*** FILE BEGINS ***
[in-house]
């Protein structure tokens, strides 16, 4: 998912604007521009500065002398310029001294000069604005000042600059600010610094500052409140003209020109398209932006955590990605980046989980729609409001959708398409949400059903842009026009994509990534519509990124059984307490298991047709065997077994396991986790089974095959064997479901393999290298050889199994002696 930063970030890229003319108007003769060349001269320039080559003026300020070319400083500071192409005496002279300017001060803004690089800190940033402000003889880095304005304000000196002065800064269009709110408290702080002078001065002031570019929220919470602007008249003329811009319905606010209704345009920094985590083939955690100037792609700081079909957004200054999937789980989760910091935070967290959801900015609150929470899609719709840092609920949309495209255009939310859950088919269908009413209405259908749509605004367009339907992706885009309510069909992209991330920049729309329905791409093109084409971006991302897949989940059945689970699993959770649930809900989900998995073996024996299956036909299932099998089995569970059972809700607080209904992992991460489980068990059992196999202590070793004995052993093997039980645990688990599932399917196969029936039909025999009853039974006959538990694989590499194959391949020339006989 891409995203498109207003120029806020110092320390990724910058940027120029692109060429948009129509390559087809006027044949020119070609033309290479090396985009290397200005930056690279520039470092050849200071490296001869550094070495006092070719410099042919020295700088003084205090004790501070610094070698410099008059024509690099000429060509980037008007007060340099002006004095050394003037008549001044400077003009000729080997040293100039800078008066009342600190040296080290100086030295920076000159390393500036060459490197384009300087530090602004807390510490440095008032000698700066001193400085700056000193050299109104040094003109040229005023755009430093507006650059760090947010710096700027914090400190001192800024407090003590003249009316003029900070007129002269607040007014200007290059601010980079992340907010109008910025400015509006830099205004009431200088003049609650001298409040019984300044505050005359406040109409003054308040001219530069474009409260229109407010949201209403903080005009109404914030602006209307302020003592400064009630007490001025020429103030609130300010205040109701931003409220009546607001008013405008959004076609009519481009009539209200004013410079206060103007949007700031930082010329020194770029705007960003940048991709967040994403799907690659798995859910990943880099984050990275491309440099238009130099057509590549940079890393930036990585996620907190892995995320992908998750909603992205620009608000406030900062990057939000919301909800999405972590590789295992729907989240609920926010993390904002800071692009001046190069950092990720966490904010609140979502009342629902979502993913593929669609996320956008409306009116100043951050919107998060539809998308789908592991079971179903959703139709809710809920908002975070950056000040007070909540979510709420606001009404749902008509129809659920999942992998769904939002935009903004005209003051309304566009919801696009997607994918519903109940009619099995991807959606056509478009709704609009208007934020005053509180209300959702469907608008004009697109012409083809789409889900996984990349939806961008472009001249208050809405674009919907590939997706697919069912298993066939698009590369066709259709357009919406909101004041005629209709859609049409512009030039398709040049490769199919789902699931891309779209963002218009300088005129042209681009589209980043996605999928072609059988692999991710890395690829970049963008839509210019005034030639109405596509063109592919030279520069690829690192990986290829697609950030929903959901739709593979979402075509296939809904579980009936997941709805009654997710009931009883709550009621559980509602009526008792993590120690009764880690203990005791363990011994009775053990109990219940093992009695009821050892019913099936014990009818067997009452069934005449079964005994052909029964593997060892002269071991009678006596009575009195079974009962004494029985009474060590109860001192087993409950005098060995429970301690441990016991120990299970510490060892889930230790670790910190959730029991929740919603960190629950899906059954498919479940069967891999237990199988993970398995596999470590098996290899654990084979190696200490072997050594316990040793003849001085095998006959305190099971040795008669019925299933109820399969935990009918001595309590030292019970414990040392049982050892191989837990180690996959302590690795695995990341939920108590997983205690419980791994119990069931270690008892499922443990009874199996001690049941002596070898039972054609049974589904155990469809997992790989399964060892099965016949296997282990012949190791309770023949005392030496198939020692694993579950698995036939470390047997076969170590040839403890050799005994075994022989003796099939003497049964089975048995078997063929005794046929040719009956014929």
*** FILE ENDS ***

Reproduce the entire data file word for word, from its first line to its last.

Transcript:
[in-house]
């Protein structure tokens, strides 16, 4: 998912604007521009500065002398310029001294000069604005000042600059600010610094500052409140003209020109398209932006955590990605980046989980729609409001959708398409949400059903842009026009994509990534519509990124059984307490298991047709065997077994396991986790089974095959064997479901393999290298050889199994002696 930063970030890229003319108007003769060349001269320039080559003026300020070319400083500071192409005496002279300017001060803004690089800190940033402000003889880095304005304000000196002065800064269009709110408290702080002078001065002031570019929220919470602007008249003329811009319905606010209704345009920094985590083939955690100037792609700081079909957004200054999937789980989760910091935070967290959801900015609150929470899609719709840092609920949309495209255009939310859950088919269908009413209405259908749509605004367009339907992706885009309510069909992209991330920049729309329905791409093109084409971006991302897949989940059945689970699993959770649930809900989900998995073996024996299956036909299932099998089995569970059972809700607080209904992992991460489980068990059992196999202590070793004995052993093997039980645990688990599932399917196969029936039909025999009853039974006959538990694989590499194959391949020339006989 891409995203498109207003120029806020110092320390990724910058940027120029692109060429948009129509390559087809006027044949020119070609033309290479090396985009290397200005930056690279520039470092050849200071490296001869550094070495006092070719410099042919020295700088003084205090004790501070610094070698410099008059024509690099000429060509980037008007007060340099002006004095050394003037008549001044400077003009000729080997040293100039800078008066009342600190040296080290100086030295920076000159390393500036060459490197384009300087530090602004807390510490440095008032000698700066001193400085700056000193050299109104040094003109040229005023755009430093507006650059760090947010710096700027914090400190001192800024407090003590003249009316003029900070007129002269607040007014200007290059601010980079992340907010109008910025400015509006830099205004009431200088003049609650001298409040019984300044505050005359406040109409003054308040001219530069474009409260229109407010949201209403903080005009109404914030602006209307302020003592400064009630007490001025020429103030609130300010205040109701931003409220009546607001008013405008959004076609009519481009009539209200004013410079206060103007949007700031930082010329020194770029705007960003940048991709967040994403799907690659798995859910990943880099984050990275491309440099238009130099057509590549940079890393930036990585996620907190892995995320992908998750909603992205620009608000406030900062990057939000919301909800999405972590590789295992729907989240609920926010993390904002800071692009001046190069950092990720966490904010609140979502009342629902979502993913593929669609996320956008409306009116100043951050919107998060539809998308789908592991079971179903959703139709809710809920908002975070950056000040007070909540979510709420606001009404749902008509129809659920999942992998769904939002935009903004005209003051309304566009919801696009997607994918519903109940009619099995991807959606056509478009709704609009208007934020005053509180209300959702469907608008004009697109012409083809789409889900996984990349939806961008472009001249208050809405674009919907590939997706697919069912298993066939698009590369066709259709357009919406909101004041005629209709859609049409512009030039398709040049490769199919789902699931891309779209963002218009300088005129042209681009589209980043996605999928072609059988692999991710890395690829970049963008839509210019005034030639109405596509063109592919030279520069690829690192990986290829697609950030929903959901739709593979979402075509296939809904579980009936997941709805009654997710009931009883709550009621559980509602009526008792993590120690009764880690203990005791363990011994009775053990109990219940093992009695009821050892019913099936014990009818067997009452069934005449079964005994052909029964593997060892002269071991009678006596009575009195079974009962004494029985009474060590109860001192087993409950005098060995429970301690441990016991120990299970510490060892889930230790670790910190959730029991929740919603960190629950899906059954498919479940069967891999237990199988993970398995596999470590098996290899654990084979190696200490072997050594316990040793003849001085095998006959305190099971040795008669019925299933109820399969935990009918001595309590030292019970414990040392049982050892191989837990180690996959302590690795695995990341939920108590997983205690419980791994119990069931270690008892499922443990009874199996001690049941002596070898039972054609049974589904155990469809997992790989399964060892099965016949296997282990012949190791309770023949005392030496198939020692694993579950698995036939470390047997076969170590040839403890050799005994075994022989003796099939003497049964089975048995078997063929005794046929040719009956014929």